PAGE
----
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Burglary Requires Criminal Intent at the Initiation of a Criminal Trespass
Burglary is a criminal trespass with the intent to commit a crime. Thus, where a person unlawfully enters without criminal intent and then later develops criminal intent, there is no burglary. Here, defendant trespassed into an empty home to look around. He then decided to take a key while he was inside. He was not guilty of burglary because he did not have the intent to steal at the time he entered the home. Note that a burglary can also be committed by remaining unlawfully. In that case, the person must intend to commit a crime at the point where permission to be on the property is revoked. Reversed for entry of judgement on Criminal Trespass II. State v JNS, ___ Or App ___ (2013)
Possession/Manufacture of a Destructive Device - Pyrotechnics Don't Count
A pyrotechnic device is not a destructive device for the purpose of ORS 166.382-4, possession and manufacture of a destructive device. Pyrotechnic devices, also known as fireworks, are explosive substances "prepared for the purpose of providing a visible or audible effect." Here, defendant, a juvenile, filled a tennis ball with gunpowder and, using a pixie stick as a wick, planned to light the tennis ball for the purpose of creating a big flash. If his purpose was not to destroy anything, but only to create a visible effect, he was not guilty of either possession or manufacture of a destructive device. Reversed and remanded for fact finding and determination on the question of whether the tennis ball creation was a pyrotechnic device. State v JNS, ___ Or App ___ (2013)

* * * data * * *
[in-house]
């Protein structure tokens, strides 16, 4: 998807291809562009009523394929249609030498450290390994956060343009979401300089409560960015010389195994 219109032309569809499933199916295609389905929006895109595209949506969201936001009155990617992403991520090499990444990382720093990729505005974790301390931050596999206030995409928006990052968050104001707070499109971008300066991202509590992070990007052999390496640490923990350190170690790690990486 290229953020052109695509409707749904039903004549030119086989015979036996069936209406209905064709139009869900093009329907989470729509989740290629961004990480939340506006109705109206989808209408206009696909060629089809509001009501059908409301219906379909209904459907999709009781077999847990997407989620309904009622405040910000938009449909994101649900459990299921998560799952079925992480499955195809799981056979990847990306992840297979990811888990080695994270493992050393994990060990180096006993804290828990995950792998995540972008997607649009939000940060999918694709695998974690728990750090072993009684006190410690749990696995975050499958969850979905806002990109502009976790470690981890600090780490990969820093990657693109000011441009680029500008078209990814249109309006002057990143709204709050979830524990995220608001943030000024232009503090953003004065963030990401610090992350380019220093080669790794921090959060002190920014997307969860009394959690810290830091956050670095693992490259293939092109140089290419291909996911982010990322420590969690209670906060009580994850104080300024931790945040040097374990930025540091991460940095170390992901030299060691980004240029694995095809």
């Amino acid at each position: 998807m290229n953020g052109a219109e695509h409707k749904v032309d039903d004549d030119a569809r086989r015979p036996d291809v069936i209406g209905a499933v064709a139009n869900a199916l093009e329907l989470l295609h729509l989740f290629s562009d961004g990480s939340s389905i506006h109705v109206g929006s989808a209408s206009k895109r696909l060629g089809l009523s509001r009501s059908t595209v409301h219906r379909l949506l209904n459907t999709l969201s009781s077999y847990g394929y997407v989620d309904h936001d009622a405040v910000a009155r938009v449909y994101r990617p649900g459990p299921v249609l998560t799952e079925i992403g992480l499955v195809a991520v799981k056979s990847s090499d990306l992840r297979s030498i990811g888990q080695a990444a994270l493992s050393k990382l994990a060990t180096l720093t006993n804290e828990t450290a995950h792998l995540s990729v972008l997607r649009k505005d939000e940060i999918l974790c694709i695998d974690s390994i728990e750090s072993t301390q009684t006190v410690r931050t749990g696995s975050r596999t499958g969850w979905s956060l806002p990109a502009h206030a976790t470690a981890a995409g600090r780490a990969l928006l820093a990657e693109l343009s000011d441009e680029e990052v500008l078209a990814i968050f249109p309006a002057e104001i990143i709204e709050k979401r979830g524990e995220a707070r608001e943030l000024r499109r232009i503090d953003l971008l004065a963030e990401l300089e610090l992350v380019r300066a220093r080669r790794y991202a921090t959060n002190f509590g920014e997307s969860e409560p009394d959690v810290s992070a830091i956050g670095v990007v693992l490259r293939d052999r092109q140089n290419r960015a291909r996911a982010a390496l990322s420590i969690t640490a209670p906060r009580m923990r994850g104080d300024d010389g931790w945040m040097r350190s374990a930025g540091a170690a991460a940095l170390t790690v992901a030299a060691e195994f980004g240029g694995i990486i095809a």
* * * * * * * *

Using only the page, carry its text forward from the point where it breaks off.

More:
Corroboration is Not "Bolstering"
When a defendant calls witnesses to confirm his version of events, it is not "bolstering". It is corroboration. Here, defendant attempted to call an eyewitness to a recent prior assault by the complainant against defendant to support self-defense. The Lane County judge barred the witness, saying "I'm not going to let him bolster". The appellate court finds that it was reversible error to exclude the testimony. "When a defendant raises the defense of self-defense, evidence of the alleged victim's prior violent acts toward the defendant is admissible under OEC 404(1)." Moreover, since complainant denied the recent violent acts, the eyewitness could have made the difference. Reversed. State v Beisser.Read more
A Charge Against Government Excess by Eve Oldenkamp
Newest Issue of the Oregon Defense Attorney